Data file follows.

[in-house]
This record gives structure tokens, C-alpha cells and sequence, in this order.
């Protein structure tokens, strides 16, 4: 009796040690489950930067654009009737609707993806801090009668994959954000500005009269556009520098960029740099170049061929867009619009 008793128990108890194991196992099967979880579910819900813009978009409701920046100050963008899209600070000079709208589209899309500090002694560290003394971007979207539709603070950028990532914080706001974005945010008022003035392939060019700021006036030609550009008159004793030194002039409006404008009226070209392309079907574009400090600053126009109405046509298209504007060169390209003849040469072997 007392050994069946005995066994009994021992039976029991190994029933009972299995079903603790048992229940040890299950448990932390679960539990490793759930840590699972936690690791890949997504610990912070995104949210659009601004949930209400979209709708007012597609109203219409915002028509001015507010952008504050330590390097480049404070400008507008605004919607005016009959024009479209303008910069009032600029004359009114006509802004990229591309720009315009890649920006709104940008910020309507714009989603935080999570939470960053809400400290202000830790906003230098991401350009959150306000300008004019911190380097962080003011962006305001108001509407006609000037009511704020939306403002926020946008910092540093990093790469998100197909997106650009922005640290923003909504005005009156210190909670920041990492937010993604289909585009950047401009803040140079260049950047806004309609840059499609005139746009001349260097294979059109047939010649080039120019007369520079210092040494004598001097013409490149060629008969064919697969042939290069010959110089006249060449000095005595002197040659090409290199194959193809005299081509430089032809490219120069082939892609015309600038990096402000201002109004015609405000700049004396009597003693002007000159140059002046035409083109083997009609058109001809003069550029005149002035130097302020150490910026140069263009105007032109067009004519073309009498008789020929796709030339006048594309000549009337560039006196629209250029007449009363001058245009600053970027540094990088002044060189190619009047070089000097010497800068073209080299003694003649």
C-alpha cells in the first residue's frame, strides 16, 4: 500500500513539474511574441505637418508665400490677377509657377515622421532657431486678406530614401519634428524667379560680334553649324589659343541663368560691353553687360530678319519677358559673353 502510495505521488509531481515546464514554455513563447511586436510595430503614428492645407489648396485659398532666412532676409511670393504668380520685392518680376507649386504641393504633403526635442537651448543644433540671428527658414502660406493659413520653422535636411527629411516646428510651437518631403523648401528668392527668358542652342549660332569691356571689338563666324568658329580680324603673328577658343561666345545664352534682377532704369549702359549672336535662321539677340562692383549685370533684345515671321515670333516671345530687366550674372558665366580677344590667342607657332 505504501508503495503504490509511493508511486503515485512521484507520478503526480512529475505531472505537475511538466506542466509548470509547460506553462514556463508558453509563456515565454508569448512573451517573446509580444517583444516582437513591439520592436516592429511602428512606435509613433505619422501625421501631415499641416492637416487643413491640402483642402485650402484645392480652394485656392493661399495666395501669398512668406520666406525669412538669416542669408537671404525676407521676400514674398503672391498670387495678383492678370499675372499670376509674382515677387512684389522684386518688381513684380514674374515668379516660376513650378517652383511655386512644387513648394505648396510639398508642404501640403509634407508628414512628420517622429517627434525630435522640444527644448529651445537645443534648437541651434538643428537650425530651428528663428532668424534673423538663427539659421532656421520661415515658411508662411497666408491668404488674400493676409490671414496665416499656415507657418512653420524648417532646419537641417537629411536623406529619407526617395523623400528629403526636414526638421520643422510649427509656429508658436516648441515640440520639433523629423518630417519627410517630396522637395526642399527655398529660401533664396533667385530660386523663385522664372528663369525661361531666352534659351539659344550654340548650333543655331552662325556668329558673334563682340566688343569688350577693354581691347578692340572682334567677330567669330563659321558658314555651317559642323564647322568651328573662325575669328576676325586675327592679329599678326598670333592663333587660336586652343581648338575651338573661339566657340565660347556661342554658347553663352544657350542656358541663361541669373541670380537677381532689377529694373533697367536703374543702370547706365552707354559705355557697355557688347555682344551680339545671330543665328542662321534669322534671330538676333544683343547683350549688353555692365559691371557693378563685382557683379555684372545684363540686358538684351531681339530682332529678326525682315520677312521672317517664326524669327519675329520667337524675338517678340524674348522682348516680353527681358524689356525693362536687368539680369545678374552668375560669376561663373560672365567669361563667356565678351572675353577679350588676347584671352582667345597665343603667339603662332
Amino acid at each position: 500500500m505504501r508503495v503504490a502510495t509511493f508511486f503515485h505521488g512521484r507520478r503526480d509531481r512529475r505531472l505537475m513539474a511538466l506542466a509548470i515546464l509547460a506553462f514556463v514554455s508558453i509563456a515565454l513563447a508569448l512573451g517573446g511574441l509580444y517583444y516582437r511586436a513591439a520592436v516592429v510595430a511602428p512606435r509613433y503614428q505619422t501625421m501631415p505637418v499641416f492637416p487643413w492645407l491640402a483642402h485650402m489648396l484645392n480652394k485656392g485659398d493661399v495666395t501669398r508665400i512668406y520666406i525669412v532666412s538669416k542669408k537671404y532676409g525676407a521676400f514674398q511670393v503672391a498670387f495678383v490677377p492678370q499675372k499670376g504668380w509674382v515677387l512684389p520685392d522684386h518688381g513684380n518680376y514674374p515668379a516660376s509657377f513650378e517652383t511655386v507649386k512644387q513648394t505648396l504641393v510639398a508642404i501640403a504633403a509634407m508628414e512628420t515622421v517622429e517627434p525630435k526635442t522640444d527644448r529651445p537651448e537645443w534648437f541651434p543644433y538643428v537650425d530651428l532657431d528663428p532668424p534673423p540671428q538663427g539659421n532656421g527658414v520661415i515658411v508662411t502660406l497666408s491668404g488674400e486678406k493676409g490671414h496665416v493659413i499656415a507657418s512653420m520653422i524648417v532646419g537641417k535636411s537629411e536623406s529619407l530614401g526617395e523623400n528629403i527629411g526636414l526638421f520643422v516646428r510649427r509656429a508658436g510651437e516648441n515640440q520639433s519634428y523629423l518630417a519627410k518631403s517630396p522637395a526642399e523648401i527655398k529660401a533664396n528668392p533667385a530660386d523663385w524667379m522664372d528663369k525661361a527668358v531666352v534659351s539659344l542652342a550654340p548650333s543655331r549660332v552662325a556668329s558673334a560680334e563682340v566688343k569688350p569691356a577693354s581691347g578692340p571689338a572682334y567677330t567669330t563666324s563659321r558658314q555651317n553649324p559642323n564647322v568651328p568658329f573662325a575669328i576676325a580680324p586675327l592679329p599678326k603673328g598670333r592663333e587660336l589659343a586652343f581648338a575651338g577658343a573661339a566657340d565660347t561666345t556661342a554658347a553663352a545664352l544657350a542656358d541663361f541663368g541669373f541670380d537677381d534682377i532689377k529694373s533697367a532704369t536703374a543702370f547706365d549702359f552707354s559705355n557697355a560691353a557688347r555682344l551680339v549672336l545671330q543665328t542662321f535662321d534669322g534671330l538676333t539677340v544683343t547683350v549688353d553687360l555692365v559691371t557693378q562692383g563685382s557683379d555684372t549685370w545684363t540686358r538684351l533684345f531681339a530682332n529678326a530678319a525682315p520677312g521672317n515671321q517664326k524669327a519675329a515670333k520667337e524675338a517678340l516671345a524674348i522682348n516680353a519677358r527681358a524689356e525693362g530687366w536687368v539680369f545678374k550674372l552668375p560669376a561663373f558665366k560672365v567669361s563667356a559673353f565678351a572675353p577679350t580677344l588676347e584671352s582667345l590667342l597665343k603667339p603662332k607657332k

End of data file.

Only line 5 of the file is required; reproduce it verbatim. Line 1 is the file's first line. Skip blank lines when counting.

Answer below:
Amino acid at each position: 500500500m505504501r508503495v503504490a502510495t509511493f508511486f503515485h505521488g512521484r507520478r503526480d509531481r512529475r505531472l505537475m513539474a511538466l506542466a509548470i515546464l509547460a506553462f514556463v514554455s508558453i509563456a515565454l513563447a508569448l512573451g517573446g511574441l509580444y517583444y516582437r511586436a513591439a520592436v516592429v510595430a511602428p512606435r509613433y503614428q505619422t501625421m501631415p505637418v499641416f492637416p487643413w492645407l491640402a483642402h485650402m489648396l484645392n480652394k485656392g485659398d493661399v495666395t501669398r508665400i512668406y520666406i525669412v532666412s538669416k542669408k537671404y532676409g525676407a521676400f514674398q511670393v503672391a498670387f495678383v490677377p492678370q499675372k499670376g504668380w509674382v515677387l512684389p520685392d522684386h518688381g513684380n518680376y514674374p515668379a516660376s509657377f513650378e517652383t511655386v507649386k512644387q513648394t505648396l504641393v510639398a508642404i501640403a504633403a509634407m508628414e512628420t515622421v517622429e517627434p525630435k526635442t522640444d527644448r529651445p537651448e537645443w534648437f541651434p543644433y538643428v537650425d530651428l532657431d528663428p532668424p534673423p540671428q538663427g539659421n532656421g527658414v520661415i515658411v508662411t502660406l497666408s491668404g488674400e486678406k493676409g490671414h496665416v493659413i499656415a507657418s512653420m520653422i524648417v532646419g537641417k535636411s537629411e536623406s529619407l530614401g526617395e523623400n528629403i527629411g526636414l526638421f520643422v516646428r510649427r509656429a508658436g510651437e516648441n515640440q520639433s519634428y523629423l518630417a519627410k518631403s517630396p522637395a526642399e523648401i527655398k529660401a533664396n528668392p533667385a530660386d523663385w524667379m522664372d528663369k525661361a527668358v531666352v534659351s539659344l542652342a550654340p548650333s543655331r549660332v552662325a556668329s558673334a560680334e563682340v566688343k569688350p569691356a577693354s581691347g578692340p571689338a572682334y567677330t567669330t563666324s563659321r558658314q555651317n553649324p559642323n564647322v568651328p568658329f573662325a575669328i576676325a580680324p586675327l592679329p599678326k603673328g598670333r592663333e587660336l589659343a586652343f581648338a575651338g577658343a573661339a566657340d565660347t561666345t556661342a554658347a553663352a545664352l544657350a542656358d541663361f541663368g541669373f541670380d537677381d534682377i532689377k529694373s533697367a532704369t536703374a543702370f547706365d549702359f552707354s559705355n557697355a560691353a557688347r555682344l551680339v549672336l545671330q543665328t542662321f535662321d534669322g534671330l538676333t539677340v544683343t547683350v549688353d553687360l555692365v559691371t557693378q562692383g563685382s557683379d555684372t549685370w545684363t540686358r538684351l533684345f531681339a530682332n529678326a530678319a525682315p520677312g521672317n515671321q517664326k524669327a519675329a515670333k520667337e524675338a517678340l516671345a524674348i522682348n516680353a519677358r527681358a524689356e525693362g530687366w536687368v539680369f545678374k550674372l552668375p560669376a561663373f558665366k560672365v567669361s563667356a559673353f565678351a572675353p577679350t580677344l588676347e584671352s582667345l590667342l597665343k603667339p603662332k607657332k